Students with disabilities
 
19%
Multilingual learners
 
5%
From the 2020-21 Demographic Snapshot

Safety & Vibe

School
Citywide
How many students were suspended?
 
1%
How many students say they feel safe in the hallways, bathrooms and locker rooms?
 
97%
How many students think bullying happens most or all of the time at this school?
 
15%
How many students say that some are bullied at their school because of their gender or sexual orientation?
 
11%
From the 2020-21 NYC School Survey and 2019-20 NY State Report Card

Faculty & Staff

School
Citywide
How many teachers say the principal is an effective manager?
 
80%
14.1
Years of principal experience at this school
7 Citywide Average
246
Number of students for each guidance counselor or social worker
157 Citywide Average

Teachers’ Race/Ethnicity


How many teachers have 3 or more years of experience teaching?
 
80%
Are teachers effective?
From the 2020-21 NYC School Survey, 2019-20 School Quality Guide, 2019-20 NY State Report Card, 2021 Guidance Counselor Report and this school's most recent Quality Review Report

Advanced Courses

Which students have access to advanced courses at this school? Learn more

Calculus

 
4%

Computer Science

 
5%

Physics

Not offered in 2019-20

Advanced Foreign Language

 
12%

AP/IB Arts, English, History or Social Science

 
31%

AP/IB Math or Science

 
20%

Music

Not offered in 2019-20
From unpublished, anonymized data from the 2019-20 school year provided by the New York State Education Department, brought to you by

College Readiness

School
Citywide
How many students graduate with test scores high enough to enroll at CUNY without remedial help?
 
73%
How many students take a college-level course or earn a professional certificate?
 
94%
From the 2019-20 School Quality Guide
How many students filled out a FAFSA form by the end of their senior year?
 
63%
From the 2020-21 FAFSA data released by Federal Student Aid, brought you by
How many graduates of this school received Tuition Assistance Program (TAP) funding to attend a NYS college?
 
63%
How many of those TAP recipients made it through college? Learn more
From unpublished, anonymized student-level data for the class of 2011-12 provided by the New York State Higher Education Services Corporation (HESC) in coordination with the National Student Clearinghouse (NSC), brought to you by
For more information about our data sources, see About Our Data · More DOE statistics for this school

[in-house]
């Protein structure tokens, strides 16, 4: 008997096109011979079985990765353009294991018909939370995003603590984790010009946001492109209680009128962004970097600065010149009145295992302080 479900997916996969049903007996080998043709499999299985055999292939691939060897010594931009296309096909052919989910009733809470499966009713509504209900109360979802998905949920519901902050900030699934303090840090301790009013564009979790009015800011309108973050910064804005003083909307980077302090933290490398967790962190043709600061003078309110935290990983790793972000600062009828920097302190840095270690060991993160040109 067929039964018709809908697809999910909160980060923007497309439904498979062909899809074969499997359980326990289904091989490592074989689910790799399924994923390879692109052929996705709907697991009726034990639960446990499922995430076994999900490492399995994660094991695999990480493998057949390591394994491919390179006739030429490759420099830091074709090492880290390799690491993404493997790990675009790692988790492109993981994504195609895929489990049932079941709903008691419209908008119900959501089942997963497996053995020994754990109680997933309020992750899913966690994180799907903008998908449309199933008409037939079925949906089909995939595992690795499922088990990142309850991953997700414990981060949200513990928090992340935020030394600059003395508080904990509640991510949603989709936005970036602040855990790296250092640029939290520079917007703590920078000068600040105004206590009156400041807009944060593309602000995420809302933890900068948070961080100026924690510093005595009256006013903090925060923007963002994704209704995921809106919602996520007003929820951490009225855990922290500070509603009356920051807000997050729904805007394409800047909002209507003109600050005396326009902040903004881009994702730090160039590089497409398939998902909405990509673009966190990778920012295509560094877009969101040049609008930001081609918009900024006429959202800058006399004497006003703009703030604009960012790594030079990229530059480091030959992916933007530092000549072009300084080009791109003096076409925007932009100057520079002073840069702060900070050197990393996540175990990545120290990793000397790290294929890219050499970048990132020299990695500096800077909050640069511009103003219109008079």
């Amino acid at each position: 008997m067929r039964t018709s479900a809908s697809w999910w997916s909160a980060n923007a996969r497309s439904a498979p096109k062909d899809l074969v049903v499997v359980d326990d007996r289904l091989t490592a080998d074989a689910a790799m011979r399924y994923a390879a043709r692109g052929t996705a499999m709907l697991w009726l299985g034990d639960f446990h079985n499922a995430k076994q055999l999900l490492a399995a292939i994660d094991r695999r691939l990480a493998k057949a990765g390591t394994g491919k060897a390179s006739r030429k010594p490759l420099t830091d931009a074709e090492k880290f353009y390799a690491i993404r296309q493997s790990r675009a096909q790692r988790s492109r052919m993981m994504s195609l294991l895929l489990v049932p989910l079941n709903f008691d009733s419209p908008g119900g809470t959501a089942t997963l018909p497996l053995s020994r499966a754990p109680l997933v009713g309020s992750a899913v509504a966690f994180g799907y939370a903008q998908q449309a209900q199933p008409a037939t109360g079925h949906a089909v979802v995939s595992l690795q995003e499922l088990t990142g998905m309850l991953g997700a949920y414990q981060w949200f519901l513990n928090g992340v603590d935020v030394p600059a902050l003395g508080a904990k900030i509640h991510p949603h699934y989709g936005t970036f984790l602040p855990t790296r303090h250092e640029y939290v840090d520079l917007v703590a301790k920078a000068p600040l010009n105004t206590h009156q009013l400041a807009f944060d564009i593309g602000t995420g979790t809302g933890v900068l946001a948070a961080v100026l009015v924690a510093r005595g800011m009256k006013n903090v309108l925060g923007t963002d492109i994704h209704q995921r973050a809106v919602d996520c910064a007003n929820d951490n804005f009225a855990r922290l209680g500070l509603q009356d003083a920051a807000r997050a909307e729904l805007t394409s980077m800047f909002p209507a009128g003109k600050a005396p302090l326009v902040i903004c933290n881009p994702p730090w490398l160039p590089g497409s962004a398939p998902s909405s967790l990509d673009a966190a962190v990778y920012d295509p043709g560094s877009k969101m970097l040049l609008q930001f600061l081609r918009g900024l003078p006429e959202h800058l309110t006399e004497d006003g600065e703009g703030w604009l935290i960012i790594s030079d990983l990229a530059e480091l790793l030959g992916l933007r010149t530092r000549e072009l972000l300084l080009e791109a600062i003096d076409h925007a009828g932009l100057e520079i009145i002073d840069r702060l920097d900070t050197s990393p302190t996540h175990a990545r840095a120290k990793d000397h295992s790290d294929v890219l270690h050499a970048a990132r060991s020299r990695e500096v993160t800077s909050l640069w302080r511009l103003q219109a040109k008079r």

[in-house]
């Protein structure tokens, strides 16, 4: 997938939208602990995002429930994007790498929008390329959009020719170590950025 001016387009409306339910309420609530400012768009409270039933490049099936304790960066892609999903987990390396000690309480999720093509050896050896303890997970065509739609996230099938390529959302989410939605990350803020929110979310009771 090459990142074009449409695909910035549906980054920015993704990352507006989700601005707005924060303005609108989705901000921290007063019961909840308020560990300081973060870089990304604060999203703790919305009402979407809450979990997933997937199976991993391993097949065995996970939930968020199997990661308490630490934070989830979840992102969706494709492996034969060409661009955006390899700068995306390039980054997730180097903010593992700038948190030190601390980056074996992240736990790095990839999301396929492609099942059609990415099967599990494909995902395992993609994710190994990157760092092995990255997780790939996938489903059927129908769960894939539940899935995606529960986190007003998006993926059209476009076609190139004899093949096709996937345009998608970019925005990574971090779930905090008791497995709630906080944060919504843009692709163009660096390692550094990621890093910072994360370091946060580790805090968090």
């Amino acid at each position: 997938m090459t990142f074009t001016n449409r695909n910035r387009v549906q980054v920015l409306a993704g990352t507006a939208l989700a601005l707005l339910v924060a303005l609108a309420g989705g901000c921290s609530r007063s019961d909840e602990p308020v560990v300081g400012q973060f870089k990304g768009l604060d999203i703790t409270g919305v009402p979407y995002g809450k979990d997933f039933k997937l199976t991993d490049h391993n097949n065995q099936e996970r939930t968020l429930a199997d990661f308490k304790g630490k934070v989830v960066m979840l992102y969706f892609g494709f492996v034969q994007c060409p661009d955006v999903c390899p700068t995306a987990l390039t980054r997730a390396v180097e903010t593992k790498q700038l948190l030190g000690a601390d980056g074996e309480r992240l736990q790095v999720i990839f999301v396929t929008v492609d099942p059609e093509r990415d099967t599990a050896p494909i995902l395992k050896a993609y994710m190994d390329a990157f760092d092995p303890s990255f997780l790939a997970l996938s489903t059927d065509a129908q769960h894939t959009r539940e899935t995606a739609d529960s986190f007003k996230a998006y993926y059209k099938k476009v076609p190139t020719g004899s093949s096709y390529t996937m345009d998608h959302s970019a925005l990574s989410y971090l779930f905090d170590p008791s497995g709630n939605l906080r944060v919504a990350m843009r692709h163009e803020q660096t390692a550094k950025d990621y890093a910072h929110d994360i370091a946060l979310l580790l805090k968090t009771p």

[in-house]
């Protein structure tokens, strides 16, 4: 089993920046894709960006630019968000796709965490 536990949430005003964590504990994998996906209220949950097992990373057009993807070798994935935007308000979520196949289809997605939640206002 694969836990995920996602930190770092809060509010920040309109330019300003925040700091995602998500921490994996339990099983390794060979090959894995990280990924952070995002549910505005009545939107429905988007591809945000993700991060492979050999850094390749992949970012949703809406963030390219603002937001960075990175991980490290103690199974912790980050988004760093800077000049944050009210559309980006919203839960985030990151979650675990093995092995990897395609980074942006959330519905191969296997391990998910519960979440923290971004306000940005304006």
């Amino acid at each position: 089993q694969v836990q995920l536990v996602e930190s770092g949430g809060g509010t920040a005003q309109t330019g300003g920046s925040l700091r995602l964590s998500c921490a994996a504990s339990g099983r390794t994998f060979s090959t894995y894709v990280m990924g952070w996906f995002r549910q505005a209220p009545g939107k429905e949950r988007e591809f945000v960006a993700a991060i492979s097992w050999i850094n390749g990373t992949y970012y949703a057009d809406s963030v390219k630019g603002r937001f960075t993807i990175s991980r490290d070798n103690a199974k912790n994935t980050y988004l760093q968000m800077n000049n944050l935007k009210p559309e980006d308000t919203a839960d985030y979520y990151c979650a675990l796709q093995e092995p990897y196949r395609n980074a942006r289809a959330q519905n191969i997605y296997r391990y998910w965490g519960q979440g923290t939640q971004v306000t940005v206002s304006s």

Programs & Admissions

From the 2021 High School Directory

Economics and Finance

Admissions Method: Ed. Opt.

Program Description:

Students' growth in understanding and thinking is assessed by researching, writing, presenting, and defending portfolios in math, science, history and literary analysis and working on in-depth projects. Students also complete an autobiography portfolio, using oral and visual components.

Offerings

From the 2021 High School Directory

Language Courses

Spanish

Advanced Placement (AP) courses

AP Spanish Language and Culture, AP English Language and Composition, AP Computer Science Principles, AP United States History, AP European History, AP Biology, AP Calculus AB, AP Statistics, AP English Literature and Composition

Boys PSAL teams

Basketball, Bowling, Cross Country, Handball, Outdoor Track

Girls PSAL teams

Basketball, Bowling, Flag Football, Outdoor Track, Softball, Tennis

Read about admissions, academics, and more at this school on NYCDOE’s MySchools

NYC Department of Education: MySchools

Contact & Location

Location

100 Trinity Place
Manhattan NY 10006

Trains: 1 Line to Rector St; 2 Line, 3 Line, A Line, C Line, J Line, Z Line to Fulton St; 4 Line, 5 Line to Wall St; 6 Line to Brooklyn Bridge-City Hall; E Line to World Trade Center; R Line, W Line to Cortlandt St

Buses: BM1, BM2, BM3, BM4, BxM18, M103, M15, M15-SBS, M20, M22, M55, M9, QM11, QM25, QM7, QM8, X1, X10, X10B, X11, X12, X14, X15, X17, X17A, X19, X2, X27, X28, X3, X37, X38, X4, X42, X5, X7, X8, X9


Contact

Principal: Michael Stanzione

Parent Coordinator: Steven Squillante

Website

Other Details

Shared campus? No

This school is in its own building.

Uniforms required? No
Metal detectors? No